3. Participants must enroll themselves for study within the initial five days of experiencing these symptoms

The result of this study prominently showed that this antiviral pill lowered the number of hospitalizations by half. So the pill is now available for use in Britain to people who have at least one factor that makes them more susceptible to severe symptoms of COVID-19.

2. Paxlovid

Paxlovid is an antiviral pill developed by Pfizer and it has shown promising results against COVID-19. A recent study by Pfizer suggests that it reduces the risk of hospitalization by up to 89% if the treatment starts within the initial three days of symptoms.

On the other hand, if treatment starts within the initial five days, the drug was successful in reducing the risk of hospitalization to almost 85%. However, the company still needs to file for emergency use authorization approval by FDA.

How do COVID-19 Antiviral Pills work?

How Does Molnupiravir Work?

Molnupiravir works by altering the replication process of the COVID-19 virus. It is a polymerase inhibitor that lowers the spread of the virus by introducing error into the genetics of the virus until it is no longer capable of surviving.

As a result, patients do not experience severe symptoms as they may have otherwise. However for the pills to be 100% effective patients must take these pills in the initial five days of being symptomatic.

How Does Paxlovid Work?

Paxlovid combines two components, one is an experimental molecule PF-07321332, and another is the drug ritonavir. This pill is a protease inhibitor in which the experimental molecule PF-07321332 combats the virus by interfering with its replication. It does so by blocking the enzyme that is responsible for replication.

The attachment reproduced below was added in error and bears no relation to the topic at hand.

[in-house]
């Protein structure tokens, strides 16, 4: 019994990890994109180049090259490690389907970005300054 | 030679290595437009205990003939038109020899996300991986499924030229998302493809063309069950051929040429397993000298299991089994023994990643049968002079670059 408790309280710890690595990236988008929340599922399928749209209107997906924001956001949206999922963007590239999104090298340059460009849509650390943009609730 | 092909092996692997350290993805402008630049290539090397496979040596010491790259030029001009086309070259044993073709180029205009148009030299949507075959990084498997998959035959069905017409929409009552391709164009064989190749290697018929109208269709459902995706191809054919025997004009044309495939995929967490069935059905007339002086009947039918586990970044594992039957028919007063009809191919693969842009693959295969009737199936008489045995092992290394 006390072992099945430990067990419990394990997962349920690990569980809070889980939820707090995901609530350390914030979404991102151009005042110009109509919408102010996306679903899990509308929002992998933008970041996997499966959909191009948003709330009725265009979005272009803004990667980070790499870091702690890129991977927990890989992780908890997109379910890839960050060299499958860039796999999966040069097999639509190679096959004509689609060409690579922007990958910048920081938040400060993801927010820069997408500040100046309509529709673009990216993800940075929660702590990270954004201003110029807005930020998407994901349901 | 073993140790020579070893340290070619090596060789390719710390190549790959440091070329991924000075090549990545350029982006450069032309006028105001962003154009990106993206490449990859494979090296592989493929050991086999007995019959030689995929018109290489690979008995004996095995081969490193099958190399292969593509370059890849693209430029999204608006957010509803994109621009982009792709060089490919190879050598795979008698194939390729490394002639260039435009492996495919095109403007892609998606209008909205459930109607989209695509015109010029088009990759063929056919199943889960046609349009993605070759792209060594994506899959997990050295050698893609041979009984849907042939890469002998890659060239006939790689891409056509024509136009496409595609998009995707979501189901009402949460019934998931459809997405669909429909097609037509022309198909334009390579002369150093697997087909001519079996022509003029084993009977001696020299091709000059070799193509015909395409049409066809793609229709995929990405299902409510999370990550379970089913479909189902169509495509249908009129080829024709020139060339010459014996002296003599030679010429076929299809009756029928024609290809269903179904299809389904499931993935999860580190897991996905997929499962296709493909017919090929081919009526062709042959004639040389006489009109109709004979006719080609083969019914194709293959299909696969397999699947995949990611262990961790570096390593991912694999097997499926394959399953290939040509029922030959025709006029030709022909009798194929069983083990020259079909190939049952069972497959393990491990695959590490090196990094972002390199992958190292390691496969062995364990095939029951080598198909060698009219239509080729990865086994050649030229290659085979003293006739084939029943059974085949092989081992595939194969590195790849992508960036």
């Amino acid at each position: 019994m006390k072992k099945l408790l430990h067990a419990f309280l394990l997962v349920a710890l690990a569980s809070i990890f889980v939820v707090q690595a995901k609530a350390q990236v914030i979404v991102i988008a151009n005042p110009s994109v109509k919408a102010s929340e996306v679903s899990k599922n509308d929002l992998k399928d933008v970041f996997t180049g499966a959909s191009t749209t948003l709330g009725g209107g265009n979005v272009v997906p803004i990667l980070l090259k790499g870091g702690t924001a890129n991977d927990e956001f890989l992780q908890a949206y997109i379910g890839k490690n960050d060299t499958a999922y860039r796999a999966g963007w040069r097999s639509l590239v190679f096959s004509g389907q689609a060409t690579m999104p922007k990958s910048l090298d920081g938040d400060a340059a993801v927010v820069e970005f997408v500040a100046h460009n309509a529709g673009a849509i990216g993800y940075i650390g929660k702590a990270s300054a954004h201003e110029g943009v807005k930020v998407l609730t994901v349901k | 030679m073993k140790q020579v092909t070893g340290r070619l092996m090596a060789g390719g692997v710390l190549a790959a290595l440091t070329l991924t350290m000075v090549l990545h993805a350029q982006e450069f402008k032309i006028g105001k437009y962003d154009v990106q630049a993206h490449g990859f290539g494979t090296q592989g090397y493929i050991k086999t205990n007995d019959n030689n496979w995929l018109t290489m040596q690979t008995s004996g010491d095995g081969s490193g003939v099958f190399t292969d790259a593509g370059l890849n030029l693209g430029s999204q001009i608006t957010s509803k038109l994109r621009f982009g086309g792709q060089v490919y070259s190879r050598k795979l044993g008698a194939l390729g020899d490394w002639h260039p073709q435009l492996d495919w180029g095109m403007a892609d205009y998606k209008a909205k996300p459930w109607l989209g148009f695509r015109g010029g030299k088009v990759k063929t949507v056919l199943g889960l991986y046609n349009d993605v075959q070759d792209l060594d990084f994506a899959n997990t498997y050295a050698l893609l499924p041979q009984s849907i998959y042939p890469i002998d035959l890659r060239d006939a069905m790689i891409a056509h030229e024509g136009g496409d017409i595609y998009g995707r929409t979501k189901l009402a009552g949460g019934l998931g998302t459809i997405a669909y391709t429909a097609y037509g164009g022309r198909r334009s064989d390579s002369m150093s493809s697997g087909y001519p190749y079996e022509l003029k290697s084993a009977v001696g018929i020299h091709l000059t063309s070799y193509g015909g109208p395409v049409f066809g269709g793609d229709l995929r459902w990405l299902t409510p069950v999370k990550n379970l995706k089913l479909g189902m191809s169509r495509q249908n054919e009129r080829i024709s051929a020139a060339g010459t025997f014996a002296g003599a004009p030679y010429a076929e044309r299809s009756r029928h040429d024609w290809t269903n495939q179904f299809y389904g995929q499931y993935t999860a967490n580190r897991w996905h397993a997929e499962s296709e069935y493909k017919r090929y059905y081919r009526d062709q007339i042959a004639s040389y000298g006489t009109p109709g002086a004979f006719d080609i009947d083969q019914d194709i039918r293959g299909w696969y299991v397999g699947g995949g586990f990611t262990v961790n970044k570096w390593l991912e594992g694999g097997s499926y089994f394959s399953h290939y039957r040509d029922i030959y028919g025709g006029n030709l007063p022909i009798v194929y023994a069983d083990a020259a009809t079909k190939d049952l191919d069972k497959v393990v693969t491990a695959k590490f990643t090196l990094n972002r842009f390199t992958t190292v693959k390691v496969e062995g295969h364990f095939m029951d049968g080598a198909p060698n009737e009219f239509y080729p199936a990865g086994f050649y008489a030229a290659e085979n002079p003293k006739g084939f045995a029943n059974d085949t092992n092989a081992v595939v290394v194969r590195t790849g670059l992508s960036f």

While the other component ritonavir makes sure that PF-07321332 stays in the body long enough to fight by slowing down the breakdown of the molecule. Hence, ritonavir stops other enzymes from destroying the main component working on the COVID-19 virus. However, it is important to under that this oral drug is entirely different from the Pfizer-BioNTech vaccine.

Is There Anything Similar in Both Pills?

The formulas of both may be different but the main goal of both pills is to stop the replication of the virus in the patient’s body. They work in a similar manner by interfering with the replication of the COVID-19 virus. As a result, they help in reducing the intensity of symptoms.

However, for these pills to be effective, patients must start taking them within the initial five days of developing the symptoms. Another similarity among both pills is that they are oral drugs, which makes them easy to use even at home.

COVID-19 Antiviral Pills and Vaccines

One of the common questions that arose after the development of these pills is, will people still have to be vaccinated if they use these pills? It is important to realize that COVID-19 is a deadly disease, and these pills are definitely not a replacement for the vaccine.